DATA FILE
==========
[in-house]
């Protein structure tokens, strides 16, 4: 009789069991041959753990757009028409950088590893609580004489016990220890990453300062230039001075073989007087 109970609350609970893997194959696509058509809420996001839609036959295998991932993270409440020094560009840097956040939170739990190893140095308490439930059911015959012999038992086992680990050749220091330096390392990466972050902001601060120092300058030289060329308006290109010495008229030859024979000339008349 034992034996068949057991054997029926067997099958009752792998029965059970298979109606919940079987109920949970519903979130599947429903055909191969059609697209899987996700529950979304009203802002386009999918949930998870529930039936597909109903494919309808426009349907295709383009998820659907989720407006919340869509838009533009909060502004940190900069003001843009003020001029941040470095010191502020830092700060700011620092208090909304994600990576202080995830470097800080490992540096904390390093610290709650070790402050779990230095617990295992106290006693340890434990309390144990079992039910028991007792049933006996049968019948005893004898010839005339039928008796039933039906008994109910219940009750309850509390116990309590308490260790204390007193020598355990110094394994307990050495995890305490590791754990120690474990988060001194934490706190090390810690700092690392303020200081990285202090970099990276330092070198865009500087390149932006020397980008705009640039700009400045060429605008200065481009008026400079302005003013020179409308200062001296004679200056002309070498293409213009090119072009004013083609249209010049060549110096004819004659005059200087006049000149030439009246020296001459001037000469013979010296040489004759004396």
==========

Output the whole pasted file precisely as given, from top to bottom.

[in-house]
């Protein structure tokens, strides 16, 4: 009789069991041959753990757009028409950088590893609580004489016990220890990453300062230039001075073989007087 109970609350609970893997194959696509058509809420996001839609036959295998991932993270409440020094560009840097956040939170739990190893140095308490439930059911015959012999038992086992680990050749220091330096390392990466972050902001601060120092300058030289060329308006290109010495008229030859024979000339008349 034992034996068949057991054997029926067997099958009752792998029965059970298979109606919940079987109920949970519903979130599947429903055909191969059609697209899987996700529950979304009203802002386009999918949930998870529930039936597909109903494919309808426009349907295709383009998820659907989720407006919340869509838009533009909060502004940190900069003001843009003020001029941040470095010191502020830092700060700011620092208090909304994600990576202080995830470097800080490992540096904390390093610290709650070790402050779990230095617990295992106290006693340890434990309390144990079992039910028991007792049933006996049968019948005893004898010839005339039928008796039933039906008994109910219940009750309850509390116990309590308490260790204390007193020598355990110094394994307990050495995890305490590791754990120690474990988060001194934490706190090390810690700092690392303020200081990285202090970099990276330092070198865009500087390149932006020397980008705009640039700009400045060429605008200065481009008026400079302005003013020179409308200062001296004679200056002309070498293409213009090119072009004013083609249209010049060549110096004819004659005059200087006049000149030439009246020296001459001037000469013979010296040489004759004396």